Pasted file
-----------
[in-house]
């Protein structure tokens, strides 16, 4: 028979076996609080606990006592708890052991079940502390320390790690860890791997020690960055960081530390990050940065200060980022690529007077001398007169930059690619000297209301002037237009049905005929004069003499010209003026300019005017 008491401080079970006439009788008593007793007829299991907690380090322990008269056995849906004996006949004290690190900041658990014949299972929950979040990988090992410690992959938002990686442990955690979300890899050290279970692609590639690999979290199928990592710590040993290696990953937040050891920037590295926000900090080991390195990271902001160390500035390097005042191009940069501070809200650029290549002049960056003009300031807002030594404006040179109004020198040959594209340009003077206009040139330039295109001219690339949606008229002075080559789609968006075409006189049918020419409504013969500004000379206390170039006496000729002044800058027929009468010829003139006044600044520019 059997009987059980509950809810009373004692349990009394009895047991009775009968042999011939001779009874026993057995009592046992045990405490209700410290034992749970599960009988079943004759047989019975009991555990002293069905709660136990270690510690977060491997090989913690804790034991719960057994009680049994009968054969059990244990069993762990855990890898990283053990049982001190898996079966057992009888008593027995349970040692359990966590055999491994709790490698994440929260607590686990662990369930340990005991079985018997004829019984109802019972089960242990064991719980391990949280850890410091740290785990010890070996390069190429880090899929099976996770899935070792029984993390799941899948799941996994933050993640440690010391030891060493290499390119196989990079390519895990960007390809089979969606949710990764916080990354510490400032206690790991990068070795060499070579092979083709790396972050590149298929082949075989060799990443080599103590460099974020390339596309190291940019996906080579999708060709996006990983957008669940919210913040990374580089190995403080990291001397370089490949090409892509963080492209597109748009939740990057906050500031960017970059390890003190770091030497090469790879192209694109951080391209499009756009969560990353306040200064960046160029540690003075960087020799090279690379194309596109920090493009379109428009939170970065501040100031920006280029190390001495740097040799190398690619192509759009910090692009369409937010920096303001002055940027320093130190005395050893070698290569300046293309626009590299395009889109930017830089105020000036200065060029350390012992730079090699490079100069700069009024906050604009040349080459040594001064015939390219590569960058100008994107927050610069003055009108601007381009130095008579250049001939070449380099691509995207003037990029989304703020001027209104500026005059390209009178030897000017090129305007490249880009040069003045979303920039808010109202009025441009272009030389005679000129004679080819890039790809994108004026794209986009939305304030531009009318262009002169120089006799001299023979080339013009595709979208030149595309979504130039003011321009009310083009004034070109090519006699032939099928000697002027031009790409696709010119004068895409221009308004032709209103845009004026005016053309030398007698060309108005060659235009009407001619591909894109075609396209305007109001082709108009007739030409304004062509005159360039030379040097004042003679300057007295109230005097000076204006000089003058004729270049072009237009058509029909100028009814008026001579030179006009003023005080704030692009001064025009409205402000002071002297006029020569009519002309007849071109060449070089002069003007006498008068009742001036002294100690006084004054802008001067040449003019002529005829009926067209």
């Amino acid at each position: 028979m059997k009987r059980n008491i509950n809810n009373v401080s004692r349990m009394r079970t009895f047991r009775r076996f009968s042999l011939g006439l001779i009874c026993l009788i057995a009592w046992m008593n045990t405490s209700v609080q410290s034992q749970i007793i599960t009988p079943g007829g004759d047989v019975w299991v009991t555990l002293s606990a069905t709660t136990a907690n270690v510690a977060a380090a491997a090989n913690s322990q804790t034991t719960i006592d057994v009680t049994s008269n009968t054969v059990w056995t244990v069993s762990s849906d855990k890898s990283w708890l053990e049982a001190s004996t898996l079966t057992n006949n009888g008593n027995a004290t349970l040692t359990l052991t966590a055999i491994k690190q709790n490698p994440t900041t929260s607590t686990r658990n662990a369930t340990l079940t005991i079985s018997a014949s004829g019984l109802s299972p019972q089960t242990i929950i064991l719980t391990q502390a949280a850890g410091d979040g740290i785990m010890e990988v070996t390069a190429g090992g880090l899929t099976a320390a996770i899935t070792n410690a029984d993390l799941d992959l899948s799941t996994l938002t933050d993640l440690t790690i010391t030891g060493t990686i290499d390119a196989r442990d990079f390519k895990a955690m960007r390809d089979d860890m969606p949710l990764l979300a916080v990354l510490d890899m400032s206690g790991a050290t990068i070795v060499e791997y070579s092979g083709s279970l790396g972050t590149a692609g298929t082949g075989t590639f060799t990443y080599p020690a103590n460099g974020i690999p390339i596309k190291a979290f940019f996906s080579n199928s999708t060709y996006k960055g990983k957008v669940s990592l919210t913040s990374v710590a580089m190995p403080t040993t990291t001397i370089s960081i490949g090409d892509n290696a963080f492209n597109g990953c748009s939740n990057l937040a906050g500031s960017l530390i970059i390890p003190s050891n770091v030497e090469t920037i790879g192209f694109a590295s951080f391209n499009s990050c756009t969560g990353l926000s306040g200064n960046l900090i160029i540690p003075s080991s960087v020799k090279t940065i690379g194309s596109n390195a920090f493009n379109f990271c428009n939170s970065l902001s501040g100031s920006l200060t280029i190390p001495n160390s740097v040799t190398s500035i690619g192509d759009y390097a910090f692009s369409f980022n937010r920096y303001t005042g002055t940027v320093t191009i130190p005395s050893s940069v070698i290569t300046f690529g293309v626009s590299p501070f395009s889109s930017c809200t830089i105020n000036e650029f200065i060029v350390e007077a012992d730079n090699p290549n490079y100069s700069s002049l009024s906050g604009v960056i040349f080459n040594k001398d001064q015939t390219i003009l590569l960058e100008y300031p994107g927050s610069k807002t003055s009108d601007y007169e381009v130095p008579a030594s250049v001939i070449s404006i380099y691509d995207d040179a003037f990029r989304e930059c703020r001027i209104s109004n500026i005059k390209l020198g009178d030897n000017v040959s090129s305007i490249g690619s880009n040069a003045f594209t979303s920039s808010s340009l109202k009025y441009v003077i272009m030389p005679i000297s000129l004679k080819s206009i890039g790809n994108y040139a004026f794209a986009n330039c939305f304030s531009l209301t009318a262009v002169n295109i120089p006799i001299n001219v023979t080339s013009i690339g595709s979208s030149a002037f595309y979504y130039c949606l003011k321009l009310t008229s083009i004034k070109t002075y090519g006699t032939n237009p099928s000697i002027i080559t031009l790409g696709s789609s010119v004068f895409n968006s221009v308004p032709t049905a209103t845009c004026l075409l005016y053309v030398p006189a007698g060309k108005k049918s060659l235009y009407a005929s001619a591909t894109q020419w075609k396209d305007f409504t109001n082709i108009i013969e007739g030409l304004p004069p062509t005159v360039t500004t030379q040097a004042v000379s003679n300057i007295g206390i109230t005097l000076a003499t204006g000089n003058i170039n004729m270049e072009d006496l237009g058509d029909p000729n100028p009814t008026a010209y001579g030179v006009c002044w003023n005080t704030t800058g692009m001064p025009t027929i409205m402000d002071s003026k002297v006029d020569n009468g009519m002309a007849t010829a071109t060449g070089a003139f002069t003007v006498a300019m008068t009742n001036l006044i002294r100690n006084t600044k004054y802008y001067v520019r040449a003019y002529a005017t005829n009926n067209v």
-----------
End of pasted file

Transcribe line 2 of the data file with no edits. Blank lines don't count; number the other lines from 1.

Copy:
């Protein structure tokens, strides 16, 4: 028979076996609080606990006592708890052991079940502390320390790690860890791997020690960055960081530390990050940065200060980022690529007077001398007169930059690619000297209301002037237009049905005929004069003499010209003026300019005017 008491401080079970006439009788008593007793007829299991907690380090322990008269056995849906004996006949004290690190900041658990014949299972929950979040990988090992410690992959938002990686442990955690979300890899050290279970692609590639690999979290199928990592710590040993290696990953937040050891920037590295926000900090080991390195990271902001160390500035390097005042191009940069501070809200650029290549002049960056003009300031807002030594404006040179109004020198040959594209340009003077206009040139330039295109001219690339949606008229002075080559789609968006075409006189049918020419409504013969500004000379206390170039006496000729002044800058027929009468010829003139006044600044520019 059997009987059980509950809810009373004692349990009394009895047991009775009968042999011939001779009874026993057995009592046992045990405490209700410290034992749970599960009988079943004759047989019975009991555990002293069905709660136990270690510690977060491997090989913690804790034991719960057994009680049994009968054969059990244990069993762990855990890898990283053990049982001190898996079966057992009888008593027995349970040692359990966590055999491994709790490698994440929260607590686990662990369930340990005991079985018997004829019984109802019972089960242990064991719980391990949280850890410091740290785990010890070996390069190429880090899929099976996770899935070792029984993390799941899948799941996994933050993640440690010391030891060493290499390119196989990079390519895990960007390809089979969606949710990764916080990354510490400032206690790991990068070795060499070579092979083709790396972050590149298929082949075989060799990443080599103590460099974020390339596309190291940019996906080579999708060709996006990983957008669940919210913040990374580089190995403080990291001397370089490949090409892509963080492209597109748009939740990057906050500031960017970059390890003190770091030497090469790879192209694109951080391209499009756009969560990353306040200064960046160029540690003075960087020799090279690379194309596109920090493009379109428009939170970065501040100031920006280029190390001495740097040799190398690619192509759009910090692009369409937010920096303001002055940027320093130190005395050893070698290569300046293309626009590299395009889109930017830089105020000036200065060029350390012992730079090699490079100069700069009024906050604009040349080459040594001064015939390219590569960058100008994107927050610069003055009108601007381009130095008579250049001939070449380099691509995207003037990029989304703020001027209104500026005059390209009178030897000017090129305007490249880009040069003045979303920039808010109202009025441009272009030389005679000129004679080819890039790809994108004026794209986009939305304030531009009318262009002169120089006799001299023979080339013009595709979208030149595309979504130039003011321009009310083009004034070109090519006699032939099928000697002027031009790409696709010119004068895409221009308004032709209103845009004026005016053309030398007698060309108005060659235009009407001619591909894109075609396209305007109001082709108009007739030409304004062509005159360039030379040097004042003679300057007295109230005097000076204006000089003058004729270049072009237009058509029909100028009814008026001579030179006009003023005080704030692009001064025009409205402000002071002297006029020569009519002309007849071109060449070089002069003007006498008068009742001036002294100690006084004054802008001067040449003019002529005829009926067209």